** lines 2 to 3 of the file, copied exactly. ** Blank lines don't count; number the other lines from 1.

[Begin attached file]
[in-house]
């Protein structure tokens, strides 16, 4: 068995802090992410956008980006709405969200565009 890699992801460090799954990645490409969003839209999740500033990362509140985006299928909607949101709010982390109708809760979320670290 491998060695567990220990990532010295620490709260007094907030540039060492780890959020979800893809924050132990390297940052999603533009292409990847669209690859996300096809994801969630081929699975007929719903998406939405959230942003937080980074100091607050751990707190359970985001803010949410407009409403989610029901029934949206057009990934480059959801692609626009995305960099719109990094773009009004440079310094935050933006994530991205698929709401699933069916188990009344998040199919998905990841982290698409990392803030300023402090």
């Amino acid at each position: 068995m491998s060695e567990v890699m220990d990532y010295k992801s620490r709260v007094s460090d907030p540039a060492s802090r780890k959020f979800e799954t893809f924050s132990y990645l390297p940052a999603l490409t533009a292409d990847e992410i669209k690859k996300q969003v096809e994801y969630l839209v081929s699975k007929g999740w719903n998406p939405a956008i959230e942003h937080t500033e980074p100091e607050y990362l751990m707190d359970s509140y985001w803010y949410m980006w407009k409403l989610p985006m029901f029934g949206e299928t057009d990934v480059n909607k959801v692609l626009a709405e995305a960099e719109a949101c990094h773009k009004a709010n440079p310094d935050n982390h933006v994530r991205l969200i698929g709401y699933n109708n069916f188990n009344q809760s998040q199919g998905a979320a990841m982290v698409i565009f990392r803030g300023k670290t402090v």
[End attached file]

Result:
């Protein structure tokens, strides 16, 4: 068995802090992410956008980006709405969200565009 890699992801460090799954990645490409969003839209999740500033990362509140985006299928909607949101709010982390109708809760979320670290 491998060695567990220990990532010295620490709260007094907030540039060492780890959020979800893809924050132990390297940052999603533009292409990847669209690859996300096809994801969630081929699975007929719903998406939405959230942003937080980074100091607050751990707190359970985001803010949410407009409403989610029901029934949206057009990934480059959801692609626009995305960099719109990094773009009004440079310094935050933006994530991205698929709401699933069916188990009344998040199919998905990841982290698409990392803030300023402090």
């Amino acid at each position: 068995m491998s060695e567990v890699m220990d990532y010295k992801s620490r709260v007094s460090d907030p540039a060492s802090r780890k959020f979800e799954t893809f924050s132990y990645l390297p940052a999603l490409t533009a292409d990847e992410i669209k690859k996300q969003v096809e994801y969630l839209v081929s699975k007929g999740w719903n998406p939405a956008i959230e942003h937080t500033e980074p100091e607050y990362l751990m707190d359970s509140y985001w803010y949410m980006w407009k409403l989610p985006m029901f029934g949206e299928t057009d990934v480059n909607k959801v692609l626009a709405e995305a960099e719109a949101c990094h773009k009004a709010n440079p310094d935050n982390h933006v994530r991205l969200i698929g709401y699933n109708n069916f188990n009344q809760s998040q199919g998905a979320a990841m982290v698409i565009f990392r803030g300023k670290t402090v």